All posts by Simon

Drip!

At this time of year there isn’t much light about, even in the middle of the day when the sun is as high as it gets. Photography can get a bit frustrating when you’ve been out shooting, get home only to discover in Lightroom or Bridge that all the images you captured, that you were initially quite excited about, have slight motion blur in them due to low shutter speed. By the end of November, you’re feeling pretty demoralised, and there are still four months of crappy light to go. This is the lot of the British photographer.

The lesson, of course, is to remember to take a tripod with you wherever you go. My tripod is great. It’s solid, able to bend and crouch and get into every situation I ever ask of it. But it’s heavy. Damn, is it heavy. I bought it before carbon fibre was really a thing, or at least an affordable thing. As a consequence it’s rare that I take my tripod out with me.

So we’re well into February and the days are getting longer, but the light is still a bit pants. The other night I decided to grab the tripod and camera, and stay in. The kitchen tap thus became the object of my obsession for half an hour, as I set up a single flash to backlight the tap, and attempted to time photos to capture droplets of water as they fell from the faucet.

17-55mm, 1/160 @ F/8, ISO 100

I used a Nikon D5100, Nikkor 17-55mm F/2.8 @ 55mm, F/8, 160th second. The flash was a cheap Yongnuo YN460 remotely triggered with a pair of RF603N IIs.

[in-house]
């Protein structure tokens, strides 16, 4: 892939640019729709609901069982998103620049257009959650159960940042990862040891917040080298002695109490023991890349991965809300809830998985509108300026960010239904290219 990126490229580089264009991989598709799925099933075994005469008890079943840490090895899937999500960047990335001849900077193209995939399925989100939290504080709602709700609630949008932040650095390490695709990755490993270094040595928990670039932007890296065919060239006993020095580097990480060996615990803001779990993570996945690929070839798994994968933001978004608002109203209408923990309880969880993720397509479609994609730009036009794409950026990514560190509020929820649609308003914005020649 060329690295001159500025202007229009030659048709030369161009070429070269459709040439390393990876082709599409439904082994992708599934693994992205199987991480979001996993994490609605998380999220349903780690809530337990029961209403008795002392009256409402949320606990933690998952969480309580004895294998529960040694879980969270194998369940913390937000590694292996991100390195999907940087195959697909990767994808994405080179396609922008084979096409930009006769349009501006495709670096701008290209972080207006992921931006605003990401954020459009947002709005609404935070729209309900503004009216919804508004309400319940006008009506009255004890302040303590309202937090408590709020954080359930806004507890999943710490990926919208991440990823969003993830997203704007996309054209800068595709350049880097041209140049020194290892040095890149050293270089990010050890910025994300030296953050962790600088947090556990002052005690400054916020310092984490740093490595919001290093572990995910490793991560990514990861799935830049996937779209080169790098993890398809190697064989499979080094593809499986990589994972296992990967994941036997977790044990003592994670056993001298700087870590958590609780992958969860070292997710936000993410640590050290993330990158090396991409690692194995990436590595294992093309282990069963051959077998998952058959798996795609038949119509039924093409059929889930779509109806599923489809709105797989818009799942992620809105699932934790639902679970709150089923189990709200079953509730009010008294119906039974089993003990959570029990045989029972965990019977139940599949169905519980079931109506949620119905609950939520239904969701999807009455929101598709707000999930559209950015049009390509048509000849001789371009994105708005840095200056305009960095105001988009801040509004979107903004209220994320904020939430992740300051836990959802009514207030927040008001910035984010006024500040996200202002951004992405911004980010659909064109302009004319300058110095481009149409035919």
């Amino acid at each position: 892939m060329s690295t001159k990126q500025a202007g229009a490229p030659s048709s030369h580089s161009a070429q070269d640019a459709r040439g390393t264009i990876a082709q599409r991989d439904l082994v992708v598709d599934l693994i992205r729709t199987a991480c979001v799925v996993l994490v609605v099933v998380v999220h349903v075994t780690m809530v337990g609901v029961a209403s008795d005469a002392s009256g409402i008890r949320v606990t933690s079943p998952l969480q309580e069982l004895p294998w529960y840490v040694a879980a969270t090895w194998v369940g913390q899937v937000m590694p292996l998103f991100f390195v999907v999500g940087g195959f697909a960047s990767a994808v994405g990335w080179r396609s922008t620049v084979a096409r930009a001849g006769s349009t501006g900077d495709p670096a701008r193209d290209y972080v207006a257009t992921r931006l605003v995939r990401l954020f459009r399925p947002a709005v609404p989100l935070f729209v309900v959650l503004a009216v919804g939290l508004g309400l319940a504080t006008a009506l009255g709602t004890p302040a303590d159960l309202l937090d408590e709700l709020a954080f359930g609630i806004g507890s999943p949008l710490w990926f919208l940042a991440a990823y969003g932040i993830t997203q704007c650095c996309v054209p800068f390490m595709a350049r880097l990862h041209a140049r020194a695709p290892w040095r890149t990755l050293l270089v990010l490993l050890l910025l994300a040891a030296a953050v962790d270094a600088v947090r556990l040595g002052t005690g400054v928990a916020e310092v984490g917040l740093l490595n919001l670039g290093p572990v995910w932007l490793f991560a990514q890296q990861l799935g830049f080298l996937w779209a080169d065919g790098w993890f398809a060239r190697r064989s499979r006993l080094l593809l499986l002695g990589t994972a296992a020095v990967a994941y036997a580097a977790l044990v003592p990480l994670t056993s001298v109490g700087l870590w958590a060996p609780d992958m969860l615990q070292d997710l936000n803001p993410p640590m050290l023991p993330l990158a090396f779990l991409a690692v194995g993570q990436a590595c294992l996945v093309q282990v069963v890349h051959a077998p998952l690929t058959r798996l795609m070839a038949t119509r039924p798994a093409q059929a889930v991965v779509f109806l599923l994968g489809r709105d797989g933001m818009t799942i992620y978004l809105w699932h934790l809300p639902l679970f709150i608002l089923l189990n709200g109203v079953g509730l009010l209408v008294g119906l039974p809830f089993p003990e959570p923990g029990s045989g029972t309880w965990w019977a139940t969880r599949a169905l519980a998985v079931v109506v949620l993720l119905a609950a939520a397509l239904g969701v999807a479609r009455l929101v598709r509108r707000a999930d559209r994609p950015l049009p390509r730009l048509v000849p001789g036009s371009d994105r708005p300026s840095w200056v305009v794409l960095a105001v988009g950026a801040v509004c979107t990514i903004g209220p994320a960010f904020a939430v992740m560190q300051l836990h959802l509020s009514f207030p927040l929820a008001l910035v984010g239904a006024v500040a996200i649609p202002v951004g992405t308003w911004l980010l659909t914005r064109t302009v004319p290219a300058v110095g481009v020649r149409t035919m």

I took about 40 images, most of them mis-timed, even having switched to manual focus. The D5100 does have a bit of a delay on shutter release, but with the drip being fairly regular this wasn’t so much of a problem. The problem was my trigger-happy finger competing with a sluggish brain with no sense of rhythm. When all else fails, blame it on the dyspraxia. Ultimately, though, I got shots I was pleased with, and enough of them that were consistently good that the final image selection was not difficult.

As noted by my friend on Facebook, there is deformation in the large droplet. Comparing different shots, where the droplet had reached slightly different distances from the tap, it does appear that the droplet “wobbles” as it falls.

17-55mm, 1/160 @ F/8, ISO 100

This one’s probably half way to the sea by now.